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Elizabeth Santiago: We must be that 'shining city on the hill' for Syrian refugees

In our Declaration of Independence it’s written that all people have certain unalienable rights, including “life, liberty and the pursuit of happiness.” As Americans, we strive for equality and opportunity. We are taught to treat everyone justly and with respect, for everyone is equal. We are taught to “ask not what your country can do for you …” and to extend open arms when help is needed.

I was taught these wonderful tenets about how we should act as Americans. However, when I turn on the TV or read the news all I see is “breaking news” about the latest celebrity updates, computer-product announcements, and hateful comments made by politicians.

As a student exposing myself to the diversity within the University of Central Florida, I have been submersed in the cultures of others and the issues that people of different backgrounds face. I find myself talking to people and getting perspectives on issues I didn’t even know were issues.

It wasn’t until I recently saw the heart-wrenching images of the tiny, lifeless body of a 3-year-old boy washed up on a Turkish beach that I found myself wondering how it’s possible for America to be silent on a crisis that counters its most basic foundations? Why did it take the life of an innocent little child, whose family was trying to escape turmoil in Syria, to get us talking about this “current” issue, including whether the Western world is living up to its democratic and humanitarian principles in light of the worst refugee crisis since the Rwandan genocide of the 1990s?

Though this may be breaking news for some, the problem began in the spring of 2011. That’s when millions of Syrians and others across the Arab world staged massive protests against the repressive, authoritative government. They were met with fire and lead.

The government’s crackdown was so brutal it plunged the nation into a civil war that still rages and has killed hundreds of thousands of people. The conflict has prompted more than 4 million refugees to flee. The international response has been mixed, but my concern is the response of the European Union, overwhelmed by migrants pouring in through the Balkan nations, and the United States’ reaction.

The majestic display of compassion and moral responsibility by the German government and a few others has been inspiring. Germany expects 800,000 asylum requests this year and it’s willing to accommodate half a million refugees each year for several years, Vice Chancellor Sigmar Gabriel has said.

In another positive gesture, European Commission President Jean-Claude Juncker has described a comprehensive plan to accommodate an extra 160,000 refugees throughout the European Union on a strict quota system that would allow the region to deal with the refugee crisis more quickly in the future.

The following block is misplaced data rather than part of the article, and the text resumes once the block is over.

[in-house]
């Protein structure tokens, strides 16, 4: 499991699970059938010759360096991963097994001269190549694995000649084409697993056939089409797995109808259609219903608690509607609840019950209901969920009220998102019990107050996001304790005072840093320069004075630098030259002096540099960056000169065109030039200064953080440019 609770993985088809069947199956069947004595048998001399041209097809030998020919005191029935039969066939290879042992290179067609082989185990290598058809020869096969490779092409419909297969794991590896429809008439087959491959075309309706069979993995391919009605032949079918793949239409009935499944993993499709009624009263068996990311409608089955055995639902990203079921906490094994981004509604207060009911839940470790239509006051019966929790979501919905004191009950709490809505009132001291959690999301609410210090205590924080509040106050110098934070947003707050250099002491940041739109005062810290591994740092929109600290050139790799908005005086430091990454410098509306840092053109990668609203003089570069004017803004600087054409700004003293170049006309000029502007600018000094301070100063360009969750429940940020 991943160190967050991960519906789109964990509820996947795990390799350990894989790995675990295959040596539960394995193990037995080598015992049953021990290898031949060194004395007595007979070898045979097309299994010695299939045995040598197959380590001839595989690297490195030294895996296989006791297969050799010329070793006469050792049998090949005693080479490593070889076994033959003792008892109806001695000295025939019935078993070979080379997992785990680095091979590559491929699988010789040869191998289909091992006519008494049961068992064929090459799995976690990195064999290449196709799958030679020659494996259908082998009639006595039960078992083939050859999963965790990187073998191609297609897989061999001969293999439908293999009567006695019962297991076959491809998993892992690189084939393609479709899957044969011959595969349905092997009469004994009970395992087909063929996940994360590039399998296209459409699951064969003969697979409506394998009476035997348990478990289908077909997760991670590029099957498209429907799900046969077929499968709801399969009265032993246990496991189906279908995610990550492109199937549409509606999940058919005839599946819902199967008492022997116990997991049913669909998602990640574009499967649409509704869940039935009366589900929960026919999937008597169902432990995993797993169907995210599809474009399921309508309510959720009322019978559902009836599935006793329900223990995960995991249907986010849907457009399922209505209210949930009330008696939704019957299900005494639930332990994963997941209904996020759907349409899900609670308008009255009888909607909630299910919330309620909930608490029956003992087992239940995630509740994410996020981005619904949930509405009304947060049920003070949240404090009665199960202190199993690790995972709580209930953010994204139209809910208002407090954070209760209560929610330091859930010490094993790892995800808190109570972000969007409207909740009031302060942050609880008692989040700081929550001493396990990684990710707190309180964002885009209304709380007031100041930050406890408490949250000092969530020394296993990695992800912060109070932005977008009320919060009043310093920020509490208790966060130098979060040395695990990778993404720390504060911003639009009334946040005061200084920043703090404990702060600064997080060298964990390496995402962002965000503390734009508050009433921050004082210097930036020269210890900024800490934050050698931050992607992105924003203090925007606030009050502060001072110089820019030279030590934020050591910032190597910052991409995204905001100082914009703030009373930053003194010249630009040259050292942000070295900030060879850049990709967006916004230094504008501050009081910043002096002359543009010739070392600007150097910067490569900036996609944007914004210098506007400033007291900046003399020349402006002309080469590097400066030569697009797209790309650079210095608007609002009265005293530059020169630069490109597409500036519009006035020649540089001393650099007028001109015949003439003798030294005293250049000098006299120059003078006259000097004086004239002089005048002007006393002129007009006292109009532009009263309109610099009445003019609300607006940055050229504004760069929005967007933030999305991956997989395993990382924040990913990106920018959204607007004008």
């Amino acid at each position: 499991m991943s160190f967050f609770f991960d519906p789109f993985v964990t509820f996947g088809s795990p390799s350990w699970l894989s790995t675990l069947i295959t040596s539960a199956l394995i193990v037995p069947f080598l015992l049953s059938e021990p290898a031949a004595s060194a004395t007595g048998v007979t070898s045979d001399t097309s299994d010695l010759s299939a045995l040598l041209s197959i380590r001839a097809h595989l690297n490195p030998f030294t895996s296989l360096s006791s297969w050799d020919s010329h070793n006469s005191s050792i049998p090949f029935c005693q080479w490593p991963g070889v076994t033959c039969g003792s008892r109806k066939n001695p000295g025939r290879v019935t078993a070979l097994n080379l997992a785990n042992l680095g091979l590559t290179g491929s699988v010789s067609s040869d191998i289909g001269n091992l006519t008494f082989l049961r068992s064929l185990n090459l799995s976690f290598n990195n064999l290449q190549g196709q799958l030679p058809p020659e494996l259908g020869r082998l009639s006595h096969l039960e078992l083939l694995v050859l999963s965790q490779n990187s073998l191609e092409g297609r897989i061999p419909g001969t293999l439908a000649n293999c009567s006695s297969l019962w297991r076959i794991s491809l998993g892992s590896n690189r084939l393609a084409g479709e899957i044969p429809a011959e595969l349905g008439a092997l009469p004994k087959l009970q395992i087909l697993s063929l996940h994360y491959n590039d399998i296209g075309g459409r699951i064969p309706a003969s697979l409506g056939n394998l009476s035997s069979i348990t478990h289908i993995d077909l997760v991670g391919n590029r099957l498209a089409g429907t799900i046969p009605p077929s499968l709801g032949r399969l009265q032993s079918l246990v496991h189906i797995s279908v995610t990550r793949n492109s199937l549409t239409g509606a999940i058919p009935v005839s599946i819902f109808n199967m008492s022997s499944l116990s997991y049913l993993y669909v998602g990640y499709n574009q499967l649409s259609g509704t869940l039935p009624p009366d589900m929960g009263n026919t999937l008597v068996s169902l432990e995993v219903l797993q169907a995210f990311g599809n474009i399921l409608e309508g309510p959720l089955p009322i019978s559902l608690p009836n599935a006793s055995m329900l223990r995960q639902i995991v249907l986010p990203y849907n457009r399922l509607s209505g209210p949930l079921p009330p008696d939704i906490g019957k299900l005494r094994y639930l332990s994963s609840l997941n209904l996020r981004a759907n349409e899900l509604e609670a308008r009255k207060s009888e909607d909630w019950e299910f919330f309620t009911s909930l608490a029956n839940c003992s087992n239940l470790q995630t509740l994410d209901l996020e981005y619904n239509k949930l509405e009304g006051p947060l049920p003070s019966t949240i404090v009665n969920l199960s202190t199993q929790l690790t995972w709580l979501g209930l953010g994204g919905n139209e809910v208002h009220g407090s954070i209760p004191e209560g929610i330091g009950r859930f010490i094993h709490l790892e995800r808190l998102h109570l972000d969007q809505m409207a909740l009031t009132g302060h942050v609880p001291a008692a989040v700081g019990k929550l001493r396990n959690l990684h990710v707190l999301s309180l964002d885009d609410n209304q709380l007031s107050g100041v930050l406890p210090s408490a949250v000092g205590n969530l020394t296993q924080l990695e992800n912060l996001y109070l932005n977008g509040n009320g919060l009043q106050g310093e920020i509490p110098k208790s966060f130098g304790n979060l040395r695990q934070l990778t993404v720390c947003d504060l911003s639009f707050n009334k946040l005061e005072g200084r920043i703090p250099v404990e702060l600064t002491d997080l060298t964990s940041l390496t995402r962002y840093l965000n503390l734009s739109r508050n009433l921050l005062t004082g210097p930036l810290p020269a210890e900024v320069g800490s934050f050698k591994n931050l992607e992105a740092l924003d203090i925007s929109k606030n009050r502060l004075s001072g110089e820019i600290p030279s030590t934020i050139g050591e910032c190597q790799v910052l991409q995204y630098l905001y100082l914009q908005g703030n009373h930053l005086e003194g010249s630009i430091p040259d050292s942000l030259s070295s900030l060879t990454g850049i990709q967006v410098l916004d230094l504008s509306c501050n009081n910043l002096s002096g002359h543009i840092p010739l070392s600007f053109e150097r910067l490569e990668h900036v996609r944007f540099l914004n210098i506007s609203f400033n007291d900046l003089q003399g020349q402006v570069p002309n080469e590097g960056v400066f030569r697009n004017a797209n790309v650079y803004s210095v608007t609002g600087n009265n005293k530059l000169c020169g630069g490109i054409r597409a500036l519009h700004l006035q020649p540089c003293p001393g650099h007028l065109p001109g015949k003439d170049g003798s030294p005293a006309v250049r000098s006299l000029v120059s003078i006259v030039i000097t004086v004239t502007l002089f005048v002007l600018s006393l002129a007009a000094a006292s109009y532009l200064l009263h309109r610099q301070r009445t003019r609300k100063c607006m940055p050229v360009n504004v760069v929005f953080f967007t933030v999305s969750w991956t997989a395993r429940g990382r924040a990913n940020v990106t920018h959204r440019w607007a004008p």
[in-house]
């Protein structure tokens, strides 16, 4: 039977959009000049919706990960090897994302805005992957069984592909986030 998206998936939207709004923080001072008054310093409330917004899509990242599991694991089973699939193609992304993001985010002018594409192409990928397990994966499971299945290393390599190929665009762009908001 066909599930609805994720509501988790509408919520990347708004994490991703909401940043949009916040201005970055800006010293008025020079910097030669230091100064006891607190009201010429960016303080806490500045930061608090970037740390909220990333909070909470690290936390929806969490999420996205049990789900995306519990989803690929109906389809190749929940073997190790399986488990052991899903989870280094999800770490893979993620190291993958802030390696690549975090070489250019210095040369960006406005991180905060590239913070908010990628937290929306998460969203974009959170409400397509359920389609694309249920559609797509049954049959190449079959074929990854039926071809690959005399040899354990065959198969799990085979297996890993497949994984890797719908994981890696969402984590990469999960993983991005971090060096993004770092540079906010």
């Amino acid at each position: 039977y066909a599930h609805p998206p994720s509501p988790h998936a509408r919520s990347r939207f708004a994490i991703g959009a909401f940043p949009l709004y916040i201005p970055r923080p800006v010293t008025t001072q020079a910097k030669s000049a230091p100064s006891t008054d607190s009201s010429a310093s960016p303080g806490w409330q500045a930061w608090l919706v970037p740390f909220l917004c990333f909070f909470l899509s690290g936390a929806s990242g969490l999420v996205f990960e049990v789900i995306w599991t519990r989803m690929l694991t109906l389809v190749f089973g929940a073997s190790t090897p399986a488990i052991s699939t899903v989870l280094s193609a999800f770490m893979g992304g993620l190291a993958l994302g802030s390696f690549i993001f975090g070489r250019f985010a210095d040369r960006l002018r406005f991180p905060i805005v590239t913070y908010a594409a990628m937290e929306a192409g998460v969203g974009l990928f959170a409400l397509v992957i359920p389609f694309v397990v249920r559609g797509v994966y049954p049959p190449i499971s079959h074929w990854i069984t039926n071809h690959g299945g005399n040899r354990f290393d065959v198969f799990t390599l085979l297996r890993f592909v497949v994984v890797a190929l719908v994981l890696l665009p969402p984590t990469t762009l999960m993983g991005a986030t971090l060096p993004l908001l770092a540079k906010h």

Other European nations have been more hesitant. France has agreed to take in 24,000 migrants during the next two years. The United Kingdom has reluctantly pledged to take in 20,000 refugees during the next five years. Although the good faith of these European governments should be recognized, those efforts are simply not enough – with the exception of Germany, of course – considering that Turkey is accommodating 1.9 million refugees. Lebanon has taken in about 1 million, a 25 percent surge to its population. The European Union, being the economic powerhouse that it is, could and should do more, much more.

That brings us back to the question: Where does the United States stand on this issue and why has its response been so muted? To date, the United States has only relocated 1,500 Syrian refugees. The State Department recently said the government plans to increase that figure in 2016 and pointed out that the United States has donated $574 million to the Syrian refugee crisis, more than any other country.

Yes, the financial aid is needed and appreciated, but more than that, these people need a new home, a place where they can exercise their basic human rights and not live in fear of a government airstrike leveling their neighborhood.

The United States has been that “shining city on the hill” for more than two centuries. The U.S. has personified freedom and opportunity and, over the course of its illustrious history, has drawn millions in search of a better life. It would only be natural for the United States to take a leadership role in this crisis and welcome many more refugees.

We were built on the principle of protecting basic human rights, and those rights are not contingent on whether you are born within our borders. About 2,800 refugees have recently perished while trying to cross into Europe to a better life.

As citizens of this great nation it’s our duty to speak for those without a voice and to encourage our government to take decisive action for compassion and human dignity.
Instead of giving in to the social media hype as to “Who wore it best,” why not consider the world’s real issues and vote according to “Who can lead us best”?

Let’s focus more on improving lives rather than upgrading to the latest model of cellphones.

Elizabeth Santiago is a UCF junior majoring in psychology and a member of the President’s Leadership Council. She can be reached at easantiago7@knights.ucf.edu. Column courtesy of Context Florida.

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